The quest to develop faster microprocessors - the tiny silicon chips that allow your computers do all the magical things they do - is never ending, with chip manufactures spending millions of dollars in research each year. In the past, they have succeeded in doubling the processing speed roughly every two years, by simply shrinking the size of the transistors, so that more could be fitted onto each microchip.
However, after using the same 'trick' for the last 40 years, researchers now believe that we may have reached our limit - Not because they can't shrink the transistors, but because there is not enough energy to power them, once all of them were loaded onto the chip.
So the next logical solution is to try stack the microchips on top of each other. However, there are two issues that have to be resolved before that is possible. Most chips communicate via a very small number of connections that are fitted on their exterior edge - This in turn, limits the transmission of electric signals and therefore, would not work well if the chips were stacked on top of each other. This however, is solvable by simply adding zillions of connections all around the chips so that the signals can pass through easily.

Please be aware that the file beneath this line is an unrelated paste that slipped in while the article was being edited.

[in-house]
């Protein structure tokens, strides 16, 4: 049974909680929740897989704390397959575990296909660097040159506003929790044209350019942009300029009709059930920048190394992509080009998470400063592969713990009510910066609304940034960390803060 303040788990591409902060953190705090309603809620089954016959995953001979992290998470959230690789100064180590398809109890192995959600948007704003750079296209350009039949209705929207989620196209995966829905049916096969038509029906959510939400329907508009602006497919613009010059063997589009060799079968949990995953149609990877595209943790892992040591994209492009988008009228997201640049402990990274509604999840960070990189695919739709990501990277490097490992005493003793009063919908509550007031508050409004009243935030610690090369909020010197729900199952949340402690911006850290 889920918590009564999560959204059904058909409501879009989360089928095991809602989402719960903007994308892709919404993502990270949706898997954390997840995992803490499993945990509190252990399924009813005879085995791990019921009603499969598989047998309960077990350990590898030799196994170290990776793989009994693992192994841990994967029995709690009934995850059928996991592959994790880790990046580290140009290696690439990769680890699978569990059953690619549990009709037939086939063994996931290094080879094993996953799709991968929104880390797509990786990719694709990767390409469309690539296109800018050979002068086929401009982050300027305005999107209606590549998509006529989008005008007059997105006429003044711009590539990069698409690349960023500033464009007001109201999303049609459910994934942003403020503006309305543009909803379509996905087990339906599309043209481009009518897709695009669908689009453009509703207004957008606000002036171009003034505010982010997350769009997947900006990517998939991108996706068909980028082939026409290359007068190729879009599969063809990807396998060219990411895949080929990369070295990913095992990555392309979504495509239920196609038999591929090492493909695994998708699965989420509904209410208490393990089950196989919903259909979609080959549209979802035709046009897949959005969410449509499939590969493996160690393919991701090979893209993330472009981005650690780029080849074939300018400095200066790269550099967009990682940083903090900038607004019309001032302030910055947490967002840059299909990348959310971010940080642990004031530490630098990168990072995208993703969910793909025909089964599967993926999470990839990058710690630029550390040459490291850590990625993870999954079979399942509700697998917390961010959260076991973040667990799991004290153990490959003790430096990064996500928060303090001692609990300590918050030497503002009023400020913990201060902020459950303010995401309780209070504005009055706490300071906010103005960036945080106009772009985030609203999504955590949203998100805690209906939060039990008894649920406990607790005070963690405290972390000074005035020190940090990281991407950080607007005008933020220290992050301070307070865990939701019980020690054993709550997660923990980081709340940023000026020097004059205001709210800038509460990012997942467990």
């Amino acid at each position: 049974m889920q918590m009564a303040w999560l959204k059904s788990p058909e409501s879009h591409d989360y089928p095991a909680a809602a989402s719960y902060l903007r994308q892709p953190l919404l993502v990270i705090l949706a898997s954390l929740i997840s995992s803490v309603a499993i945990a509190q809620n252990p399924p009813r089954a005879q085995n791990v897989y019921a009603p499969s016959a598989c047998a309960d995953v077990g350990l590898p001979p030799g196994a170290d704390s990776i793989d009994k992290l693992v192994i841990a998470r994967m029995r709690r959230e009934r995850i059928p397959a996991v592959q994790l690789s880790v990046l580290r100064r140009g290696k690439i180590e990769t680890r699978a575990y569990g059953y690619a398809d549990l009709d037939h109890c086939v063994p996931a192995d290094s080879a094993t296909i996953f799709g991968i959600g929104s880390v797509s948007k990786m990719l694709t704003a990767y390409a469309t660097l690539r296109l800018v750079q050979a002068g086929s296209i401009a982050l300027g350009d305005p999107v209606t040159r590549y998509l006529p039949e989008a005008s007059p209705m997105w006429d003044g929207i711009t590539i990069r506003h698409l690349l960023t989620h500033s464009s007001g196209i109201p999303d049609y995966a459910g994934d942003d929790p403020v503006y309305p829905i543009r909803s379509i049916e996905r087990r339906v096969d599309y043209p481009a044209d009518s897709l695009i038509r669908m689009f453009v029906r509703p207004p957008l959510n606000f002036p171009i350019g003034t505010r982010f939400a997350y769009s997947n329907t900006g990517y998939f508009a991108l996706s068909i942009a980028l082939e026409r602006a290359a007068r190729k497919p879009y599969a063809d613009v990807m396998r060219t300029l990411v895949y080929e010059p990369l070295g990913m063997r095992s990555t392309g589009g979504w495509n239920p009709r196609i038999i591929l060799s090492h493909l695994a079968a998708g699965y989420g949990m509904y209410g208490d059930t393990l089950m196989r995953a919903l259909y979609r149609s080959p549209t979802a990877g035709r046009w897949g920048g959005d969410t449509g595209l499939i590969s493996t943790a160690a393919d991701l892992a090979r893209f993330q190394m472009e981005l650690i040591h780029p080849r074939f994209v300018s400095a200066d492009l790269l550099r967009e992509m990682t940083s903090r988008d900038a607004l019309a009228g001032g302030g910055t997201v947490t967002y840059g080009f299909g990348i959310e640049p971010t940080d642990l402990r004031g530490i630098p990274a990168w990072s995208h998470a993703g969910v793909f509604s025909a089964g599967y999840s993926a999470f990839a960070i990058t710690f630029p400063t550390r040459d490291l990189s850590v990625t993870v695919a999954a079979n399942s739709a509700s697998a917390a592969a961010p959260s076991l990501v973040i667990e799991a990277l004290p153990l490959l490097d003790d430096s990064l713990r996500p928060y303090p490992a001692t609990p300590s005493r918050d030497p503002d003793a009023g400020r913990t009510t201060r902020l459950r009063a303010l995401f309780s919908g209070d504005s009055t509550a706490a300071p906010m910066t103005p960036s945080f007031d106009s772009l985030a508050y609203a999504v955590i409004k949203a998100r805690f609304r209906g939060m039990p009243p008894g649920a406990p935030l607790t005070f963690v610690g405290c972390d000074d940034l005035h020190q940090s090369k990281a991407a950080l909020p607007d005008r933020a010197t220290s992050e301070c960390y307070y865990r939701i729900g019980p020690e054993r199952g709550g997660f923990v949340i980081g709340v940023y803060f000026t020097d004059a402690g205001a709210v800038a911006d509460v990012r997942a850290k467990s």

The bigger problem is the heat generated by microprocessors - Gluing them using a conventional adhesive would simply result in the chips melting. Now, tech giant IBM has partnered with materials company 3M to see if they can come up with a better adhesive.
They envision the special glue to be able to dissipate heat so fast, that they can layer the chips on top of each other and create silicon 'stacks' that are up to 1,000 times faster than the microprocessors that are currently in the market.
The companies anticipate the new chips to go into production by 2013, showing up first inside commercial servers and then in consumer products like computers, Smartphones and anything else that requires microprocessors. Who would have guessed that something as mundane as adhesive might end up making such a astounding difference!
Resources: io9.com, blogs.wsj.com, ibm.com